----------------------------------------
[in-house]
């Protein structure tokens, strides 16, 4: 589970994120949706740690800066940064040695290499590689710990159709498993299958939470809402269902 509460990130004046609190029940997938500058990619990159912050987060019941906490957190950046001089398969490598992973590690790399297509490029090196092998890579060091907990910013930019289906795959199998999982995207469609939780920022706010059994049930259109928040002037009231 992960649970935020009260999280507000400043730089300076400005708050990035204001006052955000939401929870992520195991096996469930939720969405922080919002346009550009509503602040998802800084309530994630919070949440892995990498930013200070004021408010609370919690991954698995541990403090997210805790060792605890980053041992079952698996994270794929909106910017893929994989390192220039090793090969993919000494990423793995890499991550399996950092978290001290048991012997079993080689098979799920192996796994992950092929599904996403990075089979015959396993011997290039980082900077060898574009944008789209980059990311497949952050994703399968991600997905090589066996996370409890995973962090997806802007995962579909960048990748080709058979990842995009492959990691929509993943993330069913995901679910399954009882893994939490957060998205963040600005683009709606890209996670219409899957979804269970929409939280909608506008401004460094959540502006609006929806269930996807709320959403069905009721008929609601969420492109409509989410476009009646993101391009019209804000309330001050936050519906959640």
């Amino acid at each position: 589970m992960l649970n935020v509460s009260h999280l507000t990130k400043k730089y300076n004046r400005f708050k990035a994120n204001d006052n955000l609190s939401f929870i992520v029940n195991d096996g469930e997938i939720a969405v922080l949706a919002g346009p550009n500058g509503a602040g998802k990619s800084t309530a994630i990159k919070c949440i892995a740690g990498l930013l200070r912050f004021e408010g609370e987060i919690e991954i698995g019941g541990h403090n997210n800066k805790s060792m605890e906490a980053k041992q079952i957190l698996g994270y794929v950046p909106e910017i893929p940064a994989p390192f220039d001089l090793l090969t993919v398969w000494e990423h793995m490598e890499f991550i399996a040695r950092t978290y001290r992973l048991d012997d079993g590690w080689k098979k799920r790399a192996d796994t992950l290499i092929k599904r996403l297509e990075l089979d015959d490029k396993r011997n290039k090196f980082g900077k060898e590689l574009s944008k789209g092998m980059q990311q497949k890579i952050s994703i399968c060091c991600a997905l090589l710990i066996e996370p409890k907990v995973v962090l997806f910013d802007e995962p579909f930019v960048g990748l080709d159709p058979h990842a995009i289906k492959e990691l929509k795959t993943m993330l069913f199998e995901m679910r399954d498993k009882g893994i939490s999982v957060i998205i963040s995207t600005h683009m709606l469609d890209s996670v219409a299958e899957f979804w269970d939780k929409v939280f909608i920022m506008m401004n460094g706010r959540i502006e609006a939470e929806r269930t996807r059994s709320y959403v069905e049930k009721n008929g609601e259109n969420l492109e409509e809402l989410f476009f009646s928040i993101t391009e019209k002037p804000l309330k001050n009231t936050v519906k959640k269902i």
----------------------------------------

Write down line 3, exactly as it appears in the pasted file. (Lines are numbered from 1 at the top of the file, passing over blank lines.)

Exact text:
């Amino acid at each position: 589970m992960l649970n935020v509460s009260h999280l507000t990130k400043k730089y300076n004046r400005f708050k990035a994120n204001d006052n955000l609190s939401f929870i992520v029940n195991d096996g469930e997938i939720a969405v922080l949706a919002g346009p550009n500058g509503a602040g998802k990619s800084t309530a994630i990159k919070c949440i892995a740690g990498l930013l200070r912050f004021e408010g609370e987060i919690e991954i698995g019941g541990h403090n997210n800066k805790s060792m605890e906490a980053k041992q079952i957190l698996g994270y794929v950046p909106e910017i893929p940064a994989p390192f220039d001089l090793l090969t993919v398969w000494e990423h793995m490598e890499f991550i399996a040695r950092t978290y001290r992973l048991d012997d079993g590690w080689k098979k799920r790399a192996d796994t992950l290499i092929k599904r996403l297509e990075l089979d015959d490029k396993r011997n290039k090196f980082g900077k060898e590689l574009s944008k789209g092998m980059q990311q497949k890579i952050s994703i399968c060091c991600a997905l090589l710990i066996e996370p409890k907990v995973v962090l997806f910013d802007e995962p579909f930019v960048g990748l080709d159709p058979h990842a995009i289906k492959e990691l929509k795959t993943m993330l069913f199998e995901m679910r399954d498993k009882g893994i939490s999982v957060i998205i963040s995207t600005h683009m709606l469609d890209s996670v219409a299958e899957f979804w269970d939780k929409v939280f909608i920022m506008m401004n460094g706010r959540i502006e609006a939470e929806r269930t996807r059994s709320y959403v069905e049930k009721n008929g609601e259109n969420l492109e409509e809402l989410f476009f009646s928040i993101t391009e019209k002037p804000l309330k001050n009231t936050v519906k959640k269902i």